A herniated disk refers to a problem with one of the rubbery cushions (disks) between the individual bones (vertebrae) that stack up to make your spine.
A spinal disk is a little like a jelly donut, with a softer center encased within a tougher exterior. Sometimes called a slipped disk or a ruptured disk, a herniated disk occurs when some of the softer “jelly” pushes out through a tear in the tougher exterior.
A herniated disk can irritate nearby nerves and result in pain, numbness or weakness in an arm or leg. On the other hand, many people experience no symptoms from a herniated disk. Most people who have a herniated disk don’t need surgery to correct the problem.
Most herniated disks occur in your lower back (lumbar spine), although they can also occur in your neck (cervical spine).
The most common signs and symptoms of a herniated disk are:
- Arm or leg pain. If your herniated disk is in your lower back, you’ll typically feel the most intense pain in your buttocks, thigh and calf. It may also involve part of the foot. If your herniated disk is in your neck, the pain will typically be most intense in the shoulder and arm. This pain may shoot into your arm or leg when you cough, sneeze or move your spine into certain positions.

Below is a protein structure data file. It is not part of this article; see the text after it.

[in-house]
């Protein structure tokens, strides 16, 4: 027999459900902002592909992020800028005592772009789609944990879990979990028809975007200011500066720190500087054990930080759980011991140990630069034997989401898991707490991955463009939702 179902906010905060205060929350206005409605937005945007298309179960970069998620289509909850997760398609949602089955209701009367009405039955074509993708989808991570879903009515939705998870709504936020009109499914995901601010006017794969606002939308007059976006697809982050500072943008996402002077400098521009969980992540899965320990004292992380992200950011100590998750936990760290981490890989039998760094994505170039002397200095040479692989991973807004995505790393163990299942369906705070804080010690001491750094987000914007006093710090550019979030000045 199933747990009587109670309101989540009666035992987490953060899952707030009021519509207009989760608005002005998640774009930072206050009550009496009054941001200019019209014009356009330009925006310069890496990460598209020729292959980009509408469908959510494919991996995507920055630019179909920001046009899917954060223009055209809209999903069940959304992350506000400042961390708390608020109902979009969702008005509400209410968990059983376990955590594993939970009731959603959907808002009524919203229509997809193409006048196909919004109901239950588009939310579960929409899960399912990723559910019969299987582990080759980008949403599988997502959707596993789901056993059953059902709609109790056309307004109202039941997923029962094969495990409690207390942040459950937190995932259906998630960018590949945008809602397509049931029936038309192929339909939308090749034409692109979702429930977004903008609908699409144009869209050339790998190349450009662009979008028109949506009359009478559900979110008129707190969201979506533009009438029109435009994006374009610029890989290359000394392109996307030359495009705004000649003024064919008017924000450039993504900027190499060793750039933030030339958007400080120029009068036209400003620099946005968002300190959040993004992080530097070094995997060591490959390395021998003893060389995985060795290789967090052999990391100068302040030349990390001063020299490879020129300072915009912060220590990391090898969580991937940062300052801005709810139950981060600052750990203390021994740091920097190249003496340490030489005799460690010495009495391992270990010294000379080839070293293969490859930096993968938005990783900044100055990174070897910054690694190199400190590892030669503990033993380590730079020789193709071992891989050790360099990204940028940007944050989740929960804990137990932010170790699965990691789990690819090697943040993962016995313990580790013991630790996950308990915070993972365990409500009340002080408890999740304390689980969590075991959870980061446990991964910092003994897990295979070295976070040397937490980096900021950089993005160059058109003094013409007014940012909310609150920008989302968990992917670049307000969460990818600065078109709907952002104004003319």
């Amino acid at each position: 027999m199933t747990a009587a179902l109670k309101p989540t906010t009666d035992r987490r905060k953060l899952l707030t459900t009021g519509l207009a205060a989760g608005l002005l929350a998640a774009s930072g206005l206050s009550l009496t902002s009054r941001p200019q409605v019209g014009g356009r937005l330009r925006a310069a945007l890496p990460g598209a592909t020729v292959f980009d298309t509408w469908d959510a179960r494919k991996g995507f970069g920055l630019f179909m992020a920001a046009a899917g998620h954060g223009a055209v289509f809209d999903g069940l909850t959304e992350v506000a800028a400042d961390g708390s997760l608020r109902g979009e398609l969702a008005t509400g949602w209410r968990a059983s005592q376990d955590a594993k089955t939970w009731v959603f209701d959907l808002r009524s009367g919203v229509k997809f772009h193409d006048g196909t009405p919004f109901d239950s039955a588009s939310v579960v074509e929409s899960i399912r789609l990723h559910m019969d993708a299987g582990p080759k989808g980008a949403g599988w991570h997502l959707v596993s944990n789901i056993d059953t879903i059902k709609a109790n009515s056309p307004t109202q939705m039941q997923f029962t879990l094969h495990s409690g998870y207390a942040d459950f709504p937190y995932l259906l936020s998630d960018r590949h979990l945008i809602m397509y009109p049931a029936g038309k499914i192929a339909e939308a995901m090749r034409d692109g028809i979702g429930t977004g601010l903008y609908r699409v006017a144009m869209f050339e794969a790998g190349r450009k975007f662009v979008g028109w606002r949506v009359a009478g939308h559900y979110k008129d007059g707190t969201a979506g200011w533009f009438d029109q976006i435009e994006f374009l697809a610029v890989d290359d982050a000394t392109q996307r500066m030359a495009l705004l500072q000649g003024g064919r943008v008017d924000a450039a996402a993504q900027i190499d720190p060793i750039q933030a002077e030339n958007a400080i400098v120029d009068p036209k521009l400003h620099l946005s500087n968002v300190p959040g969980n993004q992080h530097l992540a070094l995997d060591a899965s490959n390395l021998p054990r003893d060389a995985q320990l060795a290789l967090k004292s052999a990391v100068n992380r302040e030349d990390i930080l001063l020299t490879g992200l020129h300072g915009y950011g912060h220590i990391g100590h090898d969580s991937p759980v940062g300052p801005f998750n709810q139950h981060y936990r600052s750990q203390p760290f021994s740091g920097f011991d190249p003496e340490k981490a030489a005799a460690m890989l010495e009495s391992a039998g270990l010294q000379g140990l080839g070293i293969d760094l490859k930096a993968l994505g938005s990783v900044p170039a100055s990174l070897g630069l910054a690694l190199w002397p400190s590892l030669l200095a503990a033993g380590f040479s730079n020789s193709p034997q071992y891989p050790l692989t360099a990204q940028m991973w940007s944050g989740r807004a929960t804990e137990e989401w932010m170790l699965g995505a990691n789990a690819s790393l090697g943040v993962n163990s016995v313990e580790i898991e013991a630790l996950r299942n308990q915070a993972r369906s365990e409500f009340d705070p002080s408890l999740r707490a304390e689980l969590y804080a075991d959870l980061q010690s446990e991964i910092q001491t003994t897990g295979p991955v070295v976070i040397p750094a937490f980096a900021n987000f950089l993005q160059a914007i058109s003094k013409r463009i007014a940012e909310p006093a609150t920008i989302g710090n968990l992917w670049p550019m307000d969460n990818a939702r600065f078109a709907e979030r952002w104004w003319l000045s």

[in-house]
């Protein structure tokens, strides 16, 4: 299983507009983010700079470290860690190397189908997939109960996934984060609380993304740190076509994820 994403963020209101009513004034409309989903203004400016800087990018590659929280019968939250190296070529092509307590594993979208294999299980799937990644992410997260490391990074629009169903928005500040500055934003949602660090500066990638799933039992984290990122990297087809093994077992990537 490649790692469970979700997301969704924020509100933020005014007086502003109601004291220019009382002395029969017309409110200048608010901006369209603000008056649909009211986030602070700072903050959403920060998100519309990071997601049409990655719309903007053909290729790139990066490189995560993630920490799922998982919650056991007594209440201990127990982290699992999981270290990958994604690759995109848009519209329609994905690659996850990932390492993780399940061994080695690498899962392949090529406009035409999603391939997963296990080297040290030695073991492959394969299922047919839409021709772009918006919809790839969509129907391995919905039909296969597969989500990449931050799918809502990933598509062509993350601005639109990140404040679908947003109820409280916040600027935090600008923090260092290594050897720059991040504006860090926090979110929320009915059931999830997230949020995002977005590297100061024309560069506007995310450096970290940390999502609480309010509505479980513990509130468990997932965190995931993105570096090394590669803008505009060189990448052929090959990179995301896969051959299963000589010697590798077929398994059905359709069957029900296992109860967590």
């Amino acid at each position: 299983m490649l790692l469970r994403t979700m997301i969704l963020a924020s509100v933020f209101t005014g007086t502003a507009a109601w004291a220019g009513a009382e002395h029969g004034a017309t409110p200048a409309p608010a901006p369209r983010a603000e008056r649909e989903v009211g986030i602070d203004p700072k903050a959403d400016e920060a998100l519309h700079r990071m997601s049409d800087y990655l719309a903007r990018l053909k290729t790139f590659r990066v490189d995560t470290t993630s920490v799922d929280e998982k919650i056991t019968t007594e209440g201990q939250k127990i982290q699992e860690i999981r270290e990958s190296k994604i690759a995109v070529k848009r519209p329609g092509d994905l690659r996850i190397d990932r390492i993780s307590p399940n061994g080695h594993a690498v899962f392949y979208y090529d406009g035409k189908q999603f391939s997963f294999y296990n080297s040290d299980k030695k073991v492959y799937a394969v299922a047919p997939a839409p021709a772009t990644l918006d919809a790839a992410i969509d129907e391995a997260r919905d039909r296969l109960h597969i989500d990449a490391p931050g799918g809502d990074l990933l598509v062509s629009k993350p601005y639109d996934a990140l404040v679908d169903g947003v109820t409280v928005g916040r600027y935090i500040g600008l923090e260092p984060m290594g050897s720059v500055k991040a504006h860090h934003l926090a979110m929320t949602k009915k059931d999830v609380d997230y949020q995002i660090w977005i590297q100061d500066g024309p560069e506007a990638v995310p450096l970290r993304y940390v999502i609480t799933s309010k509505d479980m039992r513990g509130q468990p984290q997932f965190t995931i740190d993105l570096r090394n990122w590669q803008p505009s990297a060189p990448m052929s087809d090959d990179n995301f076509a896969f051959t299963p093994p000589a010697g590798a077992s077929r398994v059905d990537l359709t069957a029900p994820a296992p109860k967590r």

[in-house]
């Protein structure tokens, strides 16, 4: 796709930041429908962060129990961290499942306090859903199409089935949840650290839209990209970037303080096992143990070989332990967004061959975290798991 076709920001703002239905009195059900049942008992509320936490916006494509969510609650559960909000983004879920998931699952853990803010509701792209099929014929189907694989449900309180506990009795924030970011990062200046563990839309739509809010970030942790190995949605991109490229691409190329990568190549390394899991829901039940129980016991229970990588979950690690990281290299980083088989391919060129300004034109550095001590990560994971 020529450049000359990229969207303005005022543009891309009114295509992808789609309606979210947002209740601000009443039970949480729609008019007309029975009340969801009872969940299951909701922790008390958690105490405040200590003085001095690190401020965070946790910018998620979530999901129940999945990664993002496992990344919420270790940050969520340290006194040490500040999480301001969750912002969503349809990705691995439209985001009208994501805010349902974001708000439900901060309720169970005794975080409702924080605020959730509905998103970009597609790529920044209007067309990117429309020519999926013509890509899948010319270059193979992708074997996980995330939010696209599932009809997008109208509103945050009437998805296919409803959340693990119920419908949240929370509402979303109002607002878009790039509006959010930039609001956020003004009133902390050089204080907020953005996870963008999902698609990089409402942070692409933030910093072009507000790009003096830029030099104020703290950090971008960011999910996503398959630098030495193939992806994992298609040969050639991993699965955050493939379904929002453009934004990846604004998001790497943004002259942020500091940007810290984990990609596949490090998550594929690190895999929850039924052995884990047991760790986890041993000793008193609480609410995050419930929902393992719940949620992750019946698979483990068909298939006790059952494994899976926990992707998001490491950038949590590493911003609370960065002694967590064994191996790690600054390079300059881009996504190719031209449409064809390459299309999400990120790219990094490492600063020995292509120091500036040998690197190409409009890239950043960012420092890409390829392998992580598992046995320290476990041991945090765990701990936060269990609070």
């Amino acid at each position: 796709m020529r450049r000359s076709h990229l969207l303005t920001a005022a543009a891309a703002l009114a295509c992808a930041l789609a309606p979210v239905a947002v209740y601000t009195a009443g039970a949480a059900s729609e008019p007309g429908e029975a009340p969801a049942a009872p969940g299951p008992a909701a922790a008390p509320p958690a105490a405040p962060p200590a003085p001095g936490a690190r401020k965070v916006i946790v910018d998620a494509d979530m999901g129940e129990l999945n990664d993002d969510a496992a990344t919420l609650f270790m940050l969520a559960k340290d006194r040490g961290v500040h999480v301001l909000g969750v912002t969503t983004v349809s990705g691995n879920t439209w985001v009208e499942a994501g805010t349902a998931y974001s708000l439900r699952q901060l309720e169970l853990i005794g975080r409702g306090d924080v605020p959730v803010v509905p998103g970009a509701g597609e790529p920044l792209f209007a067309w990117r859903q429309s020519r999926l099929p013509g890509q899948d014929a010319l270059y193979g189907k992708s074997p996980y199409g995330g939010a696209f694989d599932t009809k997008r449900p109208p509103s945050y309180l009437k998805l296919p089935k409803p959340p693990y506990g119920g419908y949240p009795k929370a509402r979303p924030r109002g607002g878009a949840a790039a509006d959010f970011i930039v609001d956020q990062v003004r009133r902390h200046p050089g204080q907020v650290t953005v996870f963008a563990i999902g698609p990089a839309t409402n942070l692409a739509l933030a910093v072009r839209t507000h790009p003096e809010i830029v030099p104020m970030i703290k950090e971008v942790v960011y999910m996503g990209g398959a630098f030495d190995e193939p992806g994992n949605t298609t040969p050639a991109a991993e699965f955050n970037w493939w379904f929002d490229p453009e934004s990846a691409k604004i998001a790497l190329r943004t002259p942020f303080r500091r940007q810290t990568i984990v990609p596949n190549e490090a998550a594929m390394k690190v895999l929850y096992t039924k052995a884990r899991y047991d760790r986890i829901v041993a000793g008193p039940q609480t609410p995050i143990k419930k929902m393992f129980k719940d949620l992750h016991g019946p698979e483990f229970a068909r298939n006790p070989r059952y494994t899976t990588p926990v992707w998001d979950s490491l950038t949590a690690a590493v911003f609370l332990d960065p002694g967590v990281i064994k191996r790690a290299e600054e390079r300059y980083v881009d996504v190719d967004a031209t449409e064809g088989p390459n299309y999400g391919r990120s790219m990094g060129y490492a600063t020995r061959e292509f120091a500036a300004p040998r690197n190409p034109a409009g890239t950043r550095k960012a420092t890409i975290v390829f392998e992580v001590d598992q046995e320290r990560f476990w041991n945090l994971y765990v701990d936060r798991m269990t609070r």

- Numbness or tingling. People who have a herniated disk often experience numbness or tingling in the body part served by the affected nerves.
- Weakness. Muscles served by the affected nerves tend to weaken. This may cause you to stumble, or impair your ability to lift or hold items.
You also can have a herniated disk without knowing it — herniated disks sometimes show up on spinal images of people who have no symptoms of a disk problem.